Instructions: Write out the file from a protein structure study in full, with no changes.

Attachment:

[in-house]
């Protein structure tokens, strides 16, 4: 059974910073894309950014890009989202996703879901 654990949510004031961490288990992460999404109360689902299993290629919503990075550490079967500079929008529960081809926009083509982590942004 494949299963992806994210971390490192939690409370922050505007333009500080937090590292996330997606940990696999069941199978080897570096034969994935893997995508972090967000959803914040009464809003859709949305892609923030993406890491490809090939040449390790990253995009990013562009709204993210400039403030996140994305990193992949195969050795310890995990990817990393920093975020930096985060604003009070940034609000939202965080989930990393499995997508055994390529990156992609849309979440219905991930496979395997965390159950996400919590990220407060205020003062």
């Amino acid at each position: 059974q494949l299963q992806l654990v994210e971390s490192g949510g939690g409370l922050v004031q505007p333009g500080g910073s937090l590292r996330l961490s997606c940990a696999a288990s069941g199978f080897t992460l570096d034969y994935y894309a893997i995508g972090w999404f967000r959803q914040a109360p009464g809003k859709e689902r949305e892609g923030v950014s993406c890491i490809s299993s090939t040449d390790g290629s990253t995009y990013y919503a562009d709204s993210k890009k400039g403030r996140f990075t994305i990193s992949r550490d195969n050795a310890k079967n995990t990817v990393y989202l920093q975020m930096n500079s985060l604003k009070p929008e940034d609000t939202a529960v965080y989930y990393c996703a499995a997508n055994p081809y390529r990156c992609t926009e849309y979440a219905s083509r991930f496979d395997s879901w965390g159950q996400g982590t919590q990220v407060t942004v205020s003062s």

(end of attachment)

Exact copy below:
[in-house]
């Protein structure tokens, strides 16, 4: 059974910073894309950014890009989202996703879901 654990949510004031961490288990992460999404109360689902299993290629919503990075550490079967500079929008529960081809926009083509982590942004 494949299963992806994210971390490192939690409370922050505007333009500080937090590292996330997606940990696999069941199978080897570096034969994935893997995508972090967000959803914040009464809003859709949305892609923030993406890491490809090939040449390790990253995009990013562009709204993210400039403030996140994305990193992949195969050795310890995990990817990393920093975020930096985060604003009070940034609000939202965080989930990393499995997508055994390529990156992609849309979440219905991930496979395997965390159950996400919590990220407060205020003062």
């Amino acid at each position: 059974q494949l299963q992806l654990v994210e971390s490192g949510g939690g409370l922050v004031q505007p333009g500080g910073s937090l590292r996330l961490s997606c940990a696999a288990s069941g199978f080897t992460l570096d034969y994935y894309a893997i995508g972090w999404f967000r959803q914040a109360p009464g809003k859709e689902r949305e892609g923030v950014s993406c890491i490809s299993s090939t040449d390790g290629s990253t995009y990013y919503a562009d709204s993210k890009k400039g403030r996140f990075t994305i990193s992949r550490d195969n050795a310890k079967n995990t990817v990393y989202l920093q975020m930096n500079s985060l604003k009070p929008e940034d609000t939202a529960v965080y989930y990393c996703a499995a997508n055994p081809y390529r990156c992609t926009e849309y979440a219905s083509r991930f496979d395997s879901w965390g159950q996400g982590t919590q990220v407060t942004v205020s003062s």